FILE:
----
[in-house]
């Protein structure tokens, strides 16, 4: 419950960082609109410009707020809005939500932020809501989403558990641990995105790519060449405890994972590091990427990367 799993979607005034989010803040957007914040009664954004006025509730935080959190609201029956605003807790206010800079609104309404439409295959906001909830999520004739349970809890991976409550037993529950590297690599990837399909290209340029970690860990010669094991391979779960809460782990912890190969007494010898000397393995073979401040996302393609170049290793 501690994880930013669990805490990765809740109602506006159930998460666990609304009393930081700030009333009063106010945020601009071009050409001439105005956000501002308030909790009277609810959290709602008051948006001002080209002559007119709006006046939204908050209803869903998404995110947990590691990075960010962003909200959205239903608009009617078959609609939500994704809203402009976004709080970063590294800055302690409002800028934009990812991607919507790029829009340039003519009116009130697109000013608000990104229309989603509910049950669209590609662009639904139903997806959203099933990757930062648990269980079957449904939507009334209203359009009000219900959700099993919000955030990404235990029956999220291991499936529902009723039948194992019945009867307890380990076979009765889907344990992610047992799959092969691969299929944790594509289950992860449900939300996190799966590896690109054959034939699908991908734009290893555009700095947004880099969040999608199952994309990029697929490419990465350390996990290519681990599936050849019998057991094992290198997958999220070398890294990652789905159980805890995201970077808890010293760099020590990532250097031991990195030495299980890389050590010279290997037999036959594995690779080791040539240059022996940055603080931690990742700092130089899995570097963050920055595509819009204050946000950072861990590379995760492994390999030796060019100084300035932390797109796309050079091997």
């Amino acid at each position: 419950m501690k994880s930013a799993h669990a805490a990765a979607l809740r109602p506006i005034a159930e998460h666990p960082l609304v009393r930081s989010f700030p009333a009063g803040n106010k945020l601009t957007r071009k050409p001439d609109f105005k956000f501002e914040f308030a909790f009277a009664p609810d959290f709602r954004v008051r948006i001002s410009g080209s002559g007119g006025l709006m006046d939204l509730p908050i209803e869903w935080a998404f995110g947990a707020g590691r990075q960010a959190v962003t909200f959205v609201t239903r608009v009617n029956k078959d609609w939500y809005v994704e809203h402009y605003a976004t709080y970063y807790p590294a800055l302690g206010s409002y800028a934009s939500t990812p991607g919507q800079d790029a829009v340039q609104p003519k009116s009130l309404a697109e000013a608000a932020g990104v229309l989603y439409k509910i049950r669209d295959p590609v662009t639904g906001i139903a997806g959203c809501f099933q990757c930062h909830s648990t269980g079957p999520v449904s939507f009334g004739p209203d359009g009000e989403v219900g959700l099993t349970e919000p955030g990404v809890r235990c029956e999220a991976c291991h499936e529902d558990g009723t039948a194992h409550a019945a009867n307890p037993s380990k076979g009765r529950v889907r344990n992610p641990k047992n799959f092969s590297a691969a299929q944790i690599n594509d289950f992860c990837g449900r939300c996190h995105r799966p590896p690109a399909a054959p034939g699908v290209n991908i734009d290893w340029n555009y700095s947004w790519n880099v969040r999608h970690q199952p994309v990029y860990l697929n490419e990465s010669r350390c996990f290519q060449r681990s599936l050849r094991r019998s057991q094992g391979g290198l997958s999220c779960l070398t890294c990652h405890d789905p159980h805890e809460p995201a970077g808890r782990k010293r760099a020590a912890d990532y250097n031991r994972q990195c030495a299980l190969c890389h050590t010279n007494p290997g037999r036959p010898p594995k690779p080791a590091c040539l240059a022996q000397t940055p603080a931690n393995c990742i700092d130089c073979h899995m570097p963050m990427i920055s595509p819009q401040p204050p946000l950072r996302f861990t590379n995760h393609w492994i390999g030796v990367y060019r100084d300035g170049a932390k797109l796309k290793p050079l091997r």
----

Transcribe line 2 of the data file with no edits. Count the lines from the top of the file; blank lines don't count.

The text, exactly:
């Protein structure tokens, strides 16, 4: 419950960082609109410009707020809005939500932020809501989403558990641990995105790519060449405890994972590091990427990367 799993979607005034989010803040957007914040009664954004006025509730935080959190609201029956605003807790206010800079609104309404439409295959906001909830999520004739349970809890991976409550037993529950590297690599990837399909290209340029970690860990010669094991391979779960809460782990912890190969007494010898000397393995073979401040996302393609170049290793 501690994880930013669990805490990765809740109602506006159930998460666990609304009393930081700030009333009063106010945020601009071009050409001439105005956000501002308030909790009277609810959290709602008051948006001002080209002559007119709006006046939204908050209803869903998404995110947990590691990075960010962003909200959205239903608009009617078959609609939500994704809203402009976004709080970063590294800055302690409002800028934009990812991607919507790029829009340039003519009116009130697109000013608000990104229309989603509910049950669209590609662009639904139903997806959203099933990757930062648990269980079957449904939507009334209203359009009000219900959700099993919000955030990404235990029956999220291991499936529902009723039948194992019945009867307890380990076979009765889907344990992610047992799959092969691969299929944790594509289950992860449900939300996190799966590896690109054959034939699908991908734009290893555009700095947004880099969040999608199952994309990029697929490419990465350390996990290519681990599936050849019998057991094992290198997958999220070398890294990652789905159980805890995201970077808890010293760099020590990532250097031991990195030495299980890389050590010279290997037999036959594995690779080791040539240059022996940055603080931690990742700092130089899995570097963050920055595509819009204050946000950072861990590379995760492994390999030796060019100084300035932390797109796309050079091997």